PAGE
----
• Returning to Britt’s discussion about Twitter’s focus and the juxtaposition with Facebook, I think that the specialist and the aggregator can both be very competitive in the distributed Web 2.0 environment, but I agree with him that executives must be sure what model they’re following. As I wrote in Twitter: Ten Observations and Everything You Wanted to Know about Web 2.0: Twitter, Twitter is breaking new ground, and myriad uses emerge every month. It is a bona fide phenom, but Facebook is arguably a platform that aggregates numerous threads of the social graph, including Twitter.

New Wrinkles in Privacy and Trust

  • button-grnFaceforce is a perfect example of how technology can change the context around the use of information, catching people off-guard. It raises the bar for people’s knowledge of how to manage their personal information on internal and external social networks and Web 2.0 sites. All Faceforce does is invoke Facebook information within Facebook’s existing privacy rules, but it displays the information in a new context (Salesforce), which will make some executives uncomfortable. They didn’t know that Facebook’s existing privacy rules would allow that.
  • Jigsaw is another example. In a sense, people are sharing their address books with millions. Who owns the information: the person whose name is on the business card, or the person to whom s/he’s given it? Here again, the social context has changed. Colleagues have exchanged information from time immortal, but Jigsaw extrapolates the concept and makes it more explicit.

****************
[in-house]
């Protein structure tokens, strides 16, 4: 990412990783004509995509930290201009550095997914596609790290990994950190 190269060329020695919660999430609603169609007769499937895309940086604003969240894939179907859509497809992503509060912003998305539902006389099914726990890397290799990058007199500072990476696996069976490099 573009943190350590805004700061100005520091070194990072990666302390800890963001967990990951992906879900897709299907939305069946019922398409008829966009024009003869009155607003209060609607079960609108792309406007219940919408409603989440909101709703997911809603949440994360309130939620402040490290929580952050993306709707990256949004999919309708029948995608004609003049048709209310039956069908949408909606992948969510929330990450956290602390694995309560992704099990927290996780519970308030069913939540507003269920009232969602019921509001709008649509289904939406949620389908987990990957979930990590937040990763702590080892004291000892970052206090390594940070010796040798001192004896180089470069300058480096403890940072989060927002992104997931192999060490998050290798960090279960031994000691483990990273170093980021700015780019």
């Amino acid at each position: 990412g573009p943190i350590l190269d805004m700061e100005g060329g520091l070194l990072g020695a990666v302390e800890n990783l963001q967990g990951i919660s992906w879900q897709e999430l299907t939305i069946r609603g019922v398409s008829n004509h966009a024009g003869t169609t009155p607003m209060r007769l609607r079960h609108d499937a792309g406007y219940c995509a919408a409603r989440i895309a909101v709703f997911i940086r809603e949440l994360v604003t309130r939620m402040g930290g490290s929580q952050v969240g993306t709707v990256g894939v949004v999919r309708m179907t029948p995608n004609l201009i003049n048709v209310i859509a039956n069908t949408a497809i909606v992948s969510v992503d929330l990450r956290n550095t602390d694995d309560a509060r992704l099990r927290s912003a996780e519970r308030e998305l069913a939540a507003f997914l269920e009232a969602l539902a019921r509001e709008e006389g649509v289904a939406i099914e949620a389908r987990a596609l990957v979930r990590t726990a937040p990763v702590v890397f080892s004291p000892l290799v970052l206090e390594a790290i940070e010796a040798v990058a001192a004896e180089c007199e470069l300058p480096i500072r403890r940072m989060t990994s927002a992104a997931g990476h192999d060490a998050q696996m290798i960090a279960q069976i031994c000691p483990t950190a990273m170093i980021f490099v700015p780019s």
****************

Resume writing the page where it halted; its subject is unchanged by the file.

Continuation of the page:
• Jigsaw and Faceforce lower the bar for the mechanics of access—the access information; however, that will put the onus on the initiator of the contact to conduct him/herself in order to develop trust with the person being contacted. Who cares if I get Jeff Immelt’s work email and phone? To create a meaningful contact, I still need to contact him about something that is uniquely relevant to him in some way, or the contact won’t happen. We’re all on the grid, but we’re only accessible given certain conditions.
  • Trust will take a huge leap forward when enterprises and employees rewrite the social contract, and this will require extensive movement on both sides.

Rewriting the Social Contract: Enterprise and Individual Viewpoints

  • button-blu“Affiliation” is becoming much more fluid. As I emphasized in my presentation, people depend on the trust and expertise of other people to increase their effectiveness; it’s the trust and expertise they need, no matter where the other person is on the grid (unless it’s a conflict of interest).